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I also agree with Bobmuley and the rest. I also shoot BHFS with a look-what-the-cat-dragged-in PSE worth about $100, homemade strings and a makeshift stab made out of a Beiter side rod. 10-24 thread Recurve pin in my compound sight and a pack full of small apertures for my peep. That's it. Turns out I can shoot that just as well as I can shoot a full-on freestyle rig, so that's what I shoot.

In other words, no need to spend any money; you can kill paper with any bow you want (in the appropriate class of course). I do agree with blindarcher that lowering the poundage is a good idea, unless you can already shoot say 30 shafts without fatigue. The key on poundage is it being light enough for the last few arrows of a round, not the first ones or the middle ones :). Being able to last all the way to the end is the idea....

lee.
 

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Discussion Starter #19
So this is way late, but here is the update. I shot my first Vegas 450 round. Scored 409. But the first five rounds I shot with my contacts in. Side note: I don't practice with my contacts. The arrows scored 5s and 6s. I got frustrated, took out my contacts and threw them away. It was 8 and up pretty much the rest of the way.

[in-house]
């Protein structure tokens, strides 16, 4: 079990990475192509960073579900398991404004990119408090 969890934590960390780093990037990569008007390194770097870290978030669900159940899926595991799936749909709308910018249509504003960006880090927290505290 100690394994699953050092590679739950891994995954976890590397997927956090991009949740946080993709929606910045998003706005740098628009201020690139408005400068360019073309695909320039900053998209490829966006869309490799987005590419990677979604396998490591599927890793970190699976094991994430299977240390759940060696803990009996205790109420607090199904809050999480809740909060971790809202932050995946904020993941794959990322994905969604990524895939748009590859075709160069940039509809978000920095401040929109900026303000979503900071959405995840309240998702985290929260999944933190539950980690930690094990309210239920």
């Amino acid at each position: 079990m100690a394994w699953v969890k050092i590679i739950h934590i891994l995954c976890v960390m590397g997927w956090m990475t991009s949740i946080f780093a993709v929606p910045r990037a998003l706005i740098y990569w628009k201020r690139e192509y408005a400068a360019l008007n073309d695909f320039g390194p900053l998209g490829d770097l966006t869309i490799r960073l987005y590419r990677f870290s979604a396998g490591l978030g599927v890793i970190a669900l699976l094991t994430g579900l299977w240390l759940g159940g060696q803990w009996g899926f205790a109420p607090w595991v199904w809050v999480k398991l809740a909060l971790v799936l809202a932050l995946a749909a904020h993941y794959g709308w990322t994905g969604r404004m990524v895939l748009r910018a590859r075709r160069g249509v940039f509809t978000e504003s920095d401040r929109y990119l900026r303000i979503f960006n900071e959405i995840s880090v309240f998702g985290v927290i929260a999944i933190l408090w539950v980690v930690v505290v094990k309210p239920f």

My question is this, with contacts, the target is clear, and the pin is blurry, without contacts, the pin is clear and the target is blurry. Is there something I can do with my sights to.improve this. Currently I'm shooting a standard speed, and a single pin .019 sight...no magnification.

Thanks for any help

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You can check out Specialty Archery's verifier peep apertures. Sounds like with your contacts you're getting that old guy eyes effect where things far are clear due to the contact correction but the trade off is you lose clarity without bifocal correction on objects closer in. The verifier apertures are intended to act like a bifocal to clear up the image of the pin without impacting the clarity of the target. Some experimentation is usually needed to find that balance.